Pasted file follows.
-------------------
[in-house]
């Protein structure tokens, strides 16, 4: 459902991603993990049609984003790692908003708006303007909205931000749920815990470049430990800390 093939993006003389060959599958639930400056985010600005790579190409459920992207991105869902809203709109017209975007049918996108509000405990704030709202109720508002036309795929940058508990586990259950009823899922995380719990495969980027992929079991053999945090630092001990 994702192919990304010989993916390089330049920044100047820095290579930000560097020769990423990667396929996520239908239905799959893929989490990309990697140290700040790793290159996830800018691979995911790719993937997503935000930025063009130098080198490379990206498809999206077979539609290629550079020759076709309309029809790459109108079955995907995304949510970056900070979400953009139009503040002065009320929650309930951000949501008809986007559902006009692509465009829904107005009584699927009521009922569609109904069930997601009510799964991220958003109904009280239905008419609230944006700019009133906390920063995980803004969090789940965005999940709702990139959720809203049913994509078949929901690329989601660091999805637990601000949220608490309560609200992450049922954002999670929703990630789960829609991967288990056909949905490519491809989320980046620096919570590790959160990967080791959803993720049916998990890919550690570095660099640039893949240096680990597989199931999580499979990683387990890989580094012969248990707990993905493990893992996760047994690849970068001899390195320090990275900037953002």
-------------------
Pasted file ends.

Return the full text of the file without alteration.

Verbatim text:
[in-house]
């Protein structure tokens, strides 16, 4: 459902991603993990049609984003790692908003708006303007909205931000749920815990470049430990800390 093939993006003389060959599958639930400056985010600005790579190409459920992207991105869902809203709109017209975007049918996108509000405990704030709202109720508002036309795929940058508990586990259950009823899922995380719990495969980027992929079991053999945090630092001990 994702192919990304010989993916390089330049920044100047820095290579930000560097020769990423990667396929996520239908239905799959893929989490990309990697140290700040790793290159996830800018691979995911790719993937997503935000930025063009130098080198490379990206498809999206077979539609290629550079020759076709309309029809790459109108079955995907995304949510970056900070979400953009139009503040002065009320929650309930951000949501008809986007559902006009692509465009829904107005009584699927009521009922569609109904069930997601009510799964991220958003109904009280239905008419609230944006700019009133906390920063995980803004969090789940965005999940709702990139959720809203049913994509078949929901690329989601660091999805637990601000949220608490309560609200992450049922954002999670929703990630789960829609991967288990056909949905490519491809989320980046620096919570590790959160990967080791959803993720049916998990890919550690570095660099640039893949240096680990597989199931999580499979990683387990890989580094012969248990707990993905493990893992996760047994690849970068001899390195320090990275900037953002």